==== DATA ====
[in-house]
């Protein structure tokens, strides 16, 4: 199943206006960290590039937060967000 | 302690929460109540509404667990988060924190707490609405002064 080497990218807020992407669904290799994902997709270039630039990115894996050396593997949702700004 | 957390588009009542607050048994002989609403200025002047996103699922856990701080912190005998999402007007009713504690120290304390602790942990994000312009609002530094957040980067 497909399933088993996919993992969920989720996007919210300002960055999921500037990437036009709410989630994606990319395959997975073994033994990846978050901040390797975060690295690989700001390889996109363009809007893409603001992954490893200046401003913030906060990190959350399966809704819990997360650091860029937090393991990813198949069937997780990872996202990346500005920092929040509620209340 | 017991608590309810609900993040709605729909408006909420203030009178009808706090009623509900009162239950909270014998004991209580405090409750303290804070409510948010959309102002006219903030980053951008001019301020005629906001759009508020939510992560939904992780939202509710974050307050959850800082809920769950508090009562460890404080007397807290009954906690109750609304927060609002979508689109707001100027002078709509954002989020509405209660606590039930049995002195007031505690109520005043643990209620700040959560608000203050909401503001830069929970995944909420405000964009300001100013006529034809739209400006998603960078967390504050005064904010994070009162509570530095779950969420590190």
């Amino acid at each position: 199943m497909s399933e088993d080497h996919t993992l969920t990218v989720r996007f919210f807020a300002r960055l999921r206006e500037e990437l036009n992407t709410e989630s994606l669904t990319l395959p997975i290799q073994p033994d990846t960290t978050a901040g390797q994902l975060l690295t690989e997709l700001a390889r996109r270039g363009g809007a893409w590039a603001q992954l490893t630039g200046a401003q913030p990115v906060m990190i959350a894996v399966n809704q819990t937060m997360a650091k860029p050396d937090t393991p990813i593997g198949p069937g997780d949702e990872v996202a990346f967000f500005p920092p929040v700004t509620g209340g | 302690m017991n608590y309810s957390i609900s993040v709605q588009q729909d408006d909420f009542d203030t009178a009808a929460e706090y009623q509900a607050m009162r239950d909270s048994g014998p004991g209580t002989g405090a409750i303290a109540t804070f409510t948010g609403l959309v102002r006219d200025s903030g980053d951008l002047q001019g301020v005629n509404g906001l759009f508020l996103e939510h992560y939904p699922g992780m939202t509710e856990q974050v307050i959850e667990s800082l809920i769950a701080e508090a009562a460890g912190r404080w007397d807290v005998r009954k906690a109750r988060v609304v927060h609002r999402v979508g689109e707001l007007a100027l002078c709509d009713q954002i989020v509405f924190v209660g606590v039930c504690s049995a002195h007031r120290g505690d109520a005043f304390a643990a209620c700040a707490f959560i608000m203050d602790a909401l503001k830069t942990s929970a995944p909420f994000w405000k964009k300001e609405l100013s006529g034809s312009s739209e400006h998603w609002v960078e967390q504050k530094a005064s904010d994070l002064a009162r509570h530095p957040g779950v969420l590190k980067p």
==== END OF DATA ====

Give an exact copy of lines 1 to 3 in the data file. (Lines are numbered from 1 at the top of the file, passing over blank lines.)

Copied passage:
[in-house]
């Protein structure tokens, strides 16, 4: 199943206006960290590039937060967000 | 302690929460109540509404667990988060924190707490609405002064 080497990218807020992407669904290799994902997709270039630039990115894996050396593997949702700004 | 957390588009009542607050048994002989609403200025002047996103699922856990701080912190005998999402007007009713504690120290304390602790942990994000312009609002530094957040980067 497909399933088993996919993992969920989720996007919210300002960055999921500037990437036009709410989630994606990319395959997975073994033994990846978050901040390797975060690295690989700001390889996109363009809007893409603001992954490893200046401003913030906060990190959350399966809704819990997360650091860029937090393991990813198949069937997780990872996202990346500005920092929040509620209340 | 017991608590309810609900993040709605729909408006909420203030009178009808706090009623509900009162239950909270014998004991209580405090409750303290804070409510948010959309102002006219903030980053951008001019301020005629906001759009508020939510992560939904992780939202509710974050307050959850800082809920769950508090009562460890404080007397807290009954906690109750609304927060609002979508689109707001100027002078709509954002989020509405209660606590039930049995002195007031505690109520005043643990209620700040959560608000203050909401503001830069929970995944909420405000964009300001100013006529034809739209400006998603960078967390504050005064904010994070009162509570530095779950969420590190």
């Amino acid at each position: 199943m497909s399933e088993d080497h996919t993992l969920t990218v989720r996007f919210f807020a300002r960055l999921r206006e500037e990437l036009n992407t709410e989630s994606l669904t990319l395959p997975i290799q073994p033994d990846t960290t978050a901040g390797q994902l975060l690295t690989e997709l700001a390889r996109r270039g363009g809007a893409w590039a603001q992954l490893t630039g200046a401003q913030p990115v906060m990190i959350a894996v399966n809704q819990t937060m997360a650091k860029p050396d937090t393991p990813i593997g198949p069937g997780d949702e990872v996202a990346f967000f500005p920092p929040v700004t509620g209340g | 302690m017991n608590y309810s957390i609900s993040v709605q588009q729909d408006d909420f009542d203030t009178a009808a929460e706090y009623q509900a607050m009162r239950d909270s048994g014998p004991g209580t002989g405090a409750i303290a109540t804070f409510t948010g609403l959309v102002r006219d200025s903030g980053d951008l002047q001019g301020v005629n509404g906001l759009f508020l996103e939510h992560y939904p699922g992780m939202t509710e856990q974050v307050i959850e667990s800082l809920i769950a701080e508090a009562a460890g912190r404080w007397d807290v005998r009954k906690a109750r988060v609304v927060h609002r999402v979508g689109e707001l007007a100027l002078c709509d009713q954002i989020v509405f924190v209660g606590v039930c504690s049995a002195h007031r120290g505690d109520a005043f304390a643990a209620c700040a707490f959560i608000m203050d602790a909401l503001k830069t942990s929970a995944p909420f994000w405000k964009k300001e609405l100013s006529g034809s312009s739209e400006h998603w609002v960078e967390q504050k530094a005064s904010d994070l002064a009162r509570h530095p957040g779950v969420l590190k980067p």